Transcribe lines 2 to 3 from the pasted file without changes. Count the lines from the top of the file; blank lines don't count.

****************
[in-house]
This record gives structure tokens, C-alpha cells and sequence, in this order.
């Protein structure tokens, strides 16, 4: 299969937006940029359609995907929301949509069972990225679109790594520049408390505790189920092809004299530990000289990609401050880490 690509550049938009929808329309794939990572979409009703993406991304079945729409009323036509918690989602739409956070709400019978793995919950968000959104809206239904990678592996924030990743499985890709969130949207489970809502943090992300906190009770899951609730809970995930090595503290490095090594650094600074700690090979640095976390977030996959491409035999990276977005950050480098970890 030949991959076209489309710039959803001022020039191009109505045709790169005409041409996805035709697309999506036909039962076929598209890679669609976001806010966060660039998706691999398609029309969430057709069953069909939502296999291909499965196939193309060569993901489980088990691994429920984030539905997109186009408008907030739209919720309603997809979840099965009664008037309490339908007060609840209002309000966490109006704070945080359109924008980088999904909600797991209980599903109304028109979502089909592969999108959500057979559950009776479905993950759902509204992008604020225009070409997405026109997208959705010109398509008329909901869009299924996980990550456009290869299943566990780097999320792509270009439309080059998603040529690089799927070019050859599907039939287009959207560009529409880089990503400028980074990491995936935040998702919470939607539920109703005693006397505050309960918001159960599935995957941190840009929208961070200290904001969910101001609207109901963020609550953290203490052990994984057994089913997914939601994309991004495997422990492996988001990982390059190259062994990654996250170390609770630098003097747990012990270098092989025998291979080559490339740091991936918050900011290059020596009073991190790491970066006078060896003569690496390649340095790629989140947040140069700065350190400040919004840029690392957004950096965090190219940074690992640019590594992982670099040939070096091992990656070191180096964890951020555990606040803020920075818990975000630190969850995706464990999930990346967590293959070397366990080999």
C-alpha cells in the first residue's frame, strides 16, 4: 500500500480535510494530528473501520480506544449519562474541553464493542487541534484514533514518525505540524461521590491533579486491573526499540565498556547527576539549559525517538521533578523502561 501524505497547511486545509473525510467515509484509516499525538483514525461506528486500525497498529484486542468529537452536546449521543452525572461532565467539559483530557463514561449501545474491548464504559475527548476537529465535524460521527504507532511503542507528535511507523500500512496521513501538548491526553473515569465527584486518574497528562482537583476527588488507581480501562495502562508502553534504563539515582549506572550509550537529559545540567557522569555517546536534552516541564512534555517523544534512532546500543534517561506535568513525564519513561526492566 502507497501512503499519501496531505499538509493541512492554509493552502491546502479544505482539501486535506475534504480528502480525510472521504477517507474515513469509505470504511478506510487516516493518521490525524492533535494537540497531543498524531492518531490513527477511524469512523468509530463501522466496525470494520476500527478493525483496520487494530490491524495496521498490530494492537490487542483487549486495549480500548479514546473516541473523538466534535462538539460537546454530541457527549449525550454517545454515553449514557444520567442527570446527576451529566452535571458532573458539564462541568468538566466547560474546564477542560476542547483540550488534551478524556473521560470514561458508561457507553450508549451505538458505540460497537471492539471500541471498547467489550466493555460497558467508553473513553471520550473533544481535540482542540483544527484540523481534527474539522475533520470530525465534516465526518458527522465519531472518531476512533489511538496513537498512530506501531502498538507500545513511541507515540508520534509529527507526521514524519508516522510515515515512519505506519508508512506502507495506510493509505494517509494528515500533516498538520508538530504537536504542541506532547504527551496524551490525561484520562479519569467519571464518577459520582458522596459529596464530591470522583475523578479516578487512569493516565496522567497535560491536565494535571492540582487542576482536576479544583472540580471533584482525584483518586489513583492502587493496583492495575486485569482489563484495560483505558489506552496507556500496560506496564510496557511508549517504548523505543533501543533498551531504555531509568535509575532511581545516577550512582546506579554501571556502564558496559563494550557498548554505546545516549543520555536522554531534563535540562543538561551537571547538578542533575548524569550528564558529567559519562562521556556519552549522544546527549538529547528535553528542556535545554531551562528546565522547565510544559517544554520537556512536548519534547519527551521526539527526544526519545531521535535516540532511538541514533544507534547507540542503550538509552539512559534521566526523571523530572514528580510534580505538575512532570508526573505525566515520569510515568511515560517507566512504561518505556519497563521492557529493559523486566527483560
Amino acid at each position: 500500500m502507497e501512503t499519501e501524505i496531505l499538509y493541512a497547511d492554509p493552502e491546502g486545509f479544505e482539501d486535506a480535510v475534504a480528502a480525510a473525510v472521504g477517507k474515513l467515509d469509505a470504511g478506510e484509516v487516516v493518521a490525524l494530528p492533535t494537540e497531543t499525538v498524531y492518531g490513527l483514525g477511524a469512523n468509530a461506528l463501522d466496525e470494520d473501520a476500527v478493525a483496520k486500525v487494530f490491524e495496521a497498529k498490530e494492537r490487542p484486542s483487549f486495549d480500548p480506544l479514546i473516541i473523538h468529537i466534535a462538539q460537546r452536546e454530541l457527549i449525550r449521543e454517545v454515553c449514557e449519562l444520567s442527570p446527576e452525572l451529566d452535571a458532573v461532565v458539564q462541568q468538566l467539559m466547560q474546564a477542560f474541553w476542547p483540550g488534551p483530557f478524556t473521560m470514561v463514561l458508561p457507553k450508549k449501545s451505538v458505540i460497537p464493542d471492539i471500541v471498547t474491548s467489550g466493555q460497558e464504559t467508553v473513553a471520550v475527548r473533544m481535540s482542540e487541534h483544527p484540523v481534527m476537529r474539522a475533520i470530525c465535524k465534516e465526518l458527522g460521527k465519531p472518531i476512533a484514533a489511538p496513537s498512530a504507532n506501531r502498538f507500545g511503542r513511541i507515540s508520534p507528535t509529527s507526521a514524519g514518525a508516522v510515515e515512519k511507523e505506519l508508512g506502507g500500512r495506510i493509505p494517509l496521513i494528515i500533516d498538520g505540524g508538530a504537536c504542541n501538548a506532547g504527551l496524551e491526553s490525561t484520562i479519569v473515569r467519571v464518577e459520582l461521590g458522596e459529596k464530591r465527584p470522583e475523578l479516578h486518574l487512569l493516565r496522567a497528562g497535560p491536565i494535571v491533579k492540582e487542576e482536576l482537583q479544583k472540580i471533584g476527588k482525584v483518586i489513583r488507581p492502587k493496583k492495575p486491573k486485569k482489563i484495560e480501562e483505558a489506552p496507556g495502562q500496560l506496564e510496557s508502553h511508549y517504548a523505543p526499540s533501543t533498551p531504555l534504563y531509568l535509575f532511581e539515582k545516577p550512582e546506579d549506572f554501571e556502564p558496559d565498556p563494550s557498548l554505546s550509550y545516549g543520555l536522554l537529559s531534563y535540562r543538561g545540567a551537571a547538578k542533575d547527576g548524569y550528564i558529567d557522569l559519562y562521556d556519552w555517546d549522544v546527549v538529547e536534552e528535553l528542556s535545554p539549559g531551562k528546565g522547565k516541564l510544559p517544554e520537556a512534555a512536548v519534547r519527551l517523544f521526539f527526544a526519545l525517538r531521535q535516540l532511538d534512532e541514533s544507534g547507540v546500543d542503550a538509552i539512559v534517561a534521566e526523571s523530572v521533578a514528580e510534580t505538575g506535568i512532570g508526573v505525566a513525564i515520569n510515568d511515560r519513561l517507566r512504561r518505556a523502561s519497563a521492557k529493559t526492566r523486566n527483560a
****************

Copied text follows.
This record gives structure tokens, C-alpha cells and sequence, in this order.
């Protein structure tokens, strides 16, 4: 299969937006940029359609995907929301949509069972990225679109790594520049408390505790189920092809004299530990000289990609401050880490 690509550049938009929808329309794939990572979409009703993406991304079945729409009323036509918690989602739409956070709400019978793995919950968000959104809206239904990678592996924030990743499985890709969130949207489970809502943090992300906190009770899951609730809970995930090595503290490095090594650094600074700690090979640095976390977030996959491409035999990276977005950050480098970890 030949991959076209489309710039959803001022020039191009109505045709790169005409041409996805035709697309999506036909039962076929598209890679669609976001806010966060660039998706691999398609029309969430057709069953069909939502296999291909499965196939193309060569993901489980088990691994429920984030539905997109186009408008907030739209919720309603997809979840099965009664008037309490339908007060609840209002309000966490109006704070945080359109924008980088999904909600797991209980599903109304028109979502089909592969999108959500057979559950009776479905993950759902509204992008604020225009070409997405026109997208959705010109398509008329909901869009299924996980990550456009290869299943566990780097999320792509270009439309080059998603040529690089799927070019050859599907039939287009959207560009529409880089990503400028980074990491995936935040998702919470939607539920109703005693006397505050309960918001159960599935995957941190840009929208961070200290904001969910101001609207109901963020609550953290203490052990994984057994089913997914939601994309991004495997422990492996988001990982390059190259062994990654996250170390609770630098003097747990012990270098092989025998291979080559490339740091991936918050900011290059020596009073991190790491970066006078060896003569690496390649340095790629989140947040140069700065350190400040919004840029690392957004950096965090190219940074690992640019590594992982670099040939070096091992990656070191180096964890951020555990606040803020920075818990975000630190969850995706464990999930990346967590293959070397366990080999």